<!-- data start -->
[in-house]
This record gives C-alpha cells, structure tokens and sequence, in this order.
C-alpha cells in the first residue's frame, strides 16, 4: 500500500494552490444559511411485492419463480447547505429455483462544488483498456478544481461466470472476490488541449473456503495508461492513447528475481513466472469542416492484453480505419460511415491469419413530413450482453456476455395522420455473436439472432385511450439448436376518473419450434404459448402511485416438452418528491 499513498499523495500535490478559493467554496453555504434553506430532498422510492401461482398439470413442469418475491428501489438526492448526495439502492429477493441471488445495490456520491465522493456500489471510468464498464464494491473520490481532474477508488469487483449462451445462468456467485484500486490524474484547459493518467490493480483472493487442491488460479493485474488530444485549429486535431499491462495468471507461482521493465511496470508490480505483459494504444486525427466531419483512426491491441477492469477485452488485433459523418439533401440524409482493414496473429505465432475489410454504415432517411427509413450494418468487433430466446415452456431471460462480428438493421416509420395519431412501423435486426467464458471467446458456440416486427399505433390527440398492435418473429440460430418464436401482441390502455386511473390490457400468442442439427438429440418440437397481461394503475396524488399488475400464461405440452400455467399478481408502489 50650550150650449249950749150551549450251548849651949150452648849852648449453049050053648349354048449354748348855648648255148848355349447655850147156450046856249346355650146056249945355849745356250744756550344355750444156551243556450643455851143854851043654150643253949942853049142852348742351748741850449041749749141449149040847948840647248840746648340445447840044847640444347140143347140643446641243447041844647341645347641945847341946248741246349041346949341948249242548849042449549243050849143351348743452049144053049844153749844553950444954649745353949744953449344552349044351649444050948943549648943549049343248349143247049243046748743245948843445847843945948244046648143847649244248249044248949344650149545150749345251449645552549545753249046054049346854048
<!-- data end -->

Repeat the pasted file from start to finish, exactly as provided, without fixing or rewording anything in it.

[in-house]
This record gives C-alpha cells, structure tokens and sequence, in this order.
C-alpha cells in the first residue's frame, strides 16, 4: 500500500494552490444559511411485492419463480447547505429455483462544488483498456478544481461466470472476490488541449473456503495508461492513447528475481513466472469542416492484453480505419460511415491469419413530413450482453456476455395522420455473436439472432385511450439448436376518473419450434404459448402511485416438452418528491 499513498499523495500535490478559493467554496453555504434553506430532498422510492401461482398439470413442469418475491428501489438526492448526495439502492429477493441471488445495490456520491465522493456500489471510468464498464464494491473520490481532474477508488469487483449462451445462468456467485484500486490524474484547459493518467490493480483472493487442491488460479493485474488530444485549429486535431499491462495468471507461482521493465511496470508490480505483459494504444486525427466531419483512426491491441477492469477485452488485433459523418439533401440524409482493414496473429505465432475489410454504415432517411427509413450494418468487433430466446415452456431471460462480428438493421416509420395519431412501423435486426467464458471467446458456440416486427399505433390527440398492435418473429440460430418464436401482441390502455386511473390490457400468442442439427438429440418440437397481461394503475396524488399488475400464461405440452400455467399478481408502489 50650550150650449249950749150551549450251548849651949150452648849852648449453049050053648349354048449354748348855648648255148848355349447655850147156450046856249346355650146056249945355849745356250744756550344355750444156551243556450643455851143854851043654150643253949942853049142852348742351748741850449041749749141449149040847948840647248840746648340445447840044847640444347140143347140643446641243447041844647341645347641945847341946248741246349041346949341948249242548849042449549243050849143351348743452049144053049844153749844553950444954649745353949744953449344552349044351649444050948943549648943549049343248349143247049243046748743245948843445847843945948244046648143847649244248249044248949344650149545150749345251449645552549545753249046054049346854048